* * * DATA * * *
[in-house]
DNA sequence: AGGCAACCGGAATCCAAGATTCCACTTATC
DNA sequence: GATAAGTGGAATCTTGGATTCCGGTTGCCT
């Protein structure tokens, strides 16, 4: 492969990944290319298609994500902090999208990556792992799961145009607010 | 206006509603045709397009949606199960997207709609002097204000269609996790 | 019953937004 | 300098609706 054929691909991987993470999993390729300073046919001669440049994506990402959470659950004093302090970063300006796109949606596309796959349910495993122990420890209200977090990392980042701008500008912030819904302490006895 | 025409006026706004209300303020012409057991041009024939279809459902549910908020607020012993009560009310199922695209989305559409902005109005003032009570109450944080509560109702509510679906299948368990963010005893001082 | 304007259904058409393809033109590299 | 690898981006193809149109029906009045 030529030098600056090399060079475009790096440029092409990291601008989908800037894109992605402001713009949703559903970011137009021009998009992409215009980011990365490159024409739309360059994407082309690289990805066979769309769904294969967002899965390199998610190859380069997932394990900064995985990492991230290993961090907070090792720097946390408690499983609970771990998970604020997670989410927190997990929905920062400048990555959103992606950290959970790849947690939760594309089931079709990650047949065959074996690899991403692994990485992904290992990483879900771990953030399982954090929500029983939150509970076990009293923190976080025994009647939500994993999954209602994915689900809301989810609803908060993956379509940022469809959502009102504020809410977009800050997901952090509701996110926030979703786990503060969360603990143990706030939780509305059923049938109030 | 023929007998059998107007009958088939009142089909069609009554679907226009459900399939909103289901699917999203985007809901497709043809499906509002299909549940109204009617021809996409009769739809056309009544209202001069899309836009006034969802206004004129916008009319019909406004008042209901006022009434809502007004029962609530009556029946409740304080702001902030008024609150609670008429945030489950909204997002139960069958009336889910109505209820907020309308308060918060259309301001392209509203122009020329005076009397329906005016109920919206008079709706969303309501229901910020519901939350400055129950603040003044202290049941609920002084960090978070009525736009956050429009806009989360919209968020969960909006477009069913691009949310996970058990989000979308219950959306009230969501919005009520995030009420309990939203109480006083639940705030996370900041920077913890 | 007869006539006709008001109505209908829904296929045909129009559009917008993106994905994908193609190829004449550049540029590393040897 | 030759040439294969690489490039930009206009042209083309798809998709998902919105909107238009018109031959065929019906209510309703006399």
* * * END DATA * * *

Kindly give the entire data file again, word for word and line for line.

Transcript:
[in-house]
DNA sequence: AGGCAACCGGAATCCAAGATTCCACTTATC
DNA sequence: GATAAGTGGAATCTTGGATTCCGGTTGCCT
């Protein structure tokens, strides 16, 4: 492969990944290319298609994500902090999208990556792992799961145009607010 | 206006509603045709397009949606199960997207709609002097204000269609996790 | 019953937004 | 300098609706 054929691909991987993470999993390729300073046919001669440049994506990402959470659950004093302090970063300006796109949606596309796959349910495993122990420890209200977090990392980042701008500008912030819904302490006895 | 025409006026706004209300303020012409057991041009024939279809459902549910908020607020012993009560009310199922695209989305559409902005109005003032009570109450944080509560109702509510679906299948368990963010005893001082 | 304007259904058409393809033109590299 | 690898981006193809149109029906009045 030529030098600056090399060079475009790096440029092409990291601008989908800037894109992605402001713009949703559903970011137009021009998009992409215009980011990365490159024409739309360059994407082309690289990805066979769309769904294969967002899965390199998610190859380069997932394990900064995985990492991230290993961090907070090792720097946390408690499983609970771990998970604020997670989410927190997990929905920062400048990555959103992606950290959970790849947690939760594309089931079709990650047949065959074996690899991403692994990485992904290992990483879900771990953030399982954090929500029983939150509970076990009293923190976080025994009647939500994993999954209602994915689900809301989810609803908060993956379509940022469809959502009102504020809410977009800050997901952090509701996110926030979703786990503060969360603990143990706030939780509305059923049938109030 | 023929007998059998107007009958088939009142089909069609009554679907226009459900399939909103289901699917999203985007809901497709043809499906509002299909549940109204009617021809996409009769739809056309009544209202001069899309836009006034969802206004004129916008009319019909406004008042209901006022009434809502007004029962609530009556029946409740304080702001902030008024609150609670008429945030489950909204997002139960069958009336889910109505209820907020309308308060918060259309301001392209509203122009020329005076009397329906005016109920919206008079709706969303309501229901910020519901939350400055129950603040003044202290049941609920002084960090978070009525736009956050429009806009989360919209968020969960909006477009069913691009949310996970058990989000979308219950959306009230969501919005009520995030009420309990939203109480006083639940705030996370900041920077913890 | 007869006539006709008001109505209908829904296929045909129009559009917008993106994905994908193609190829004449550049540029590393040897 | 030759040439294969690489490039930009206009042209083309798809998709998902919105909107238009018109031959065929019906209510309703006399």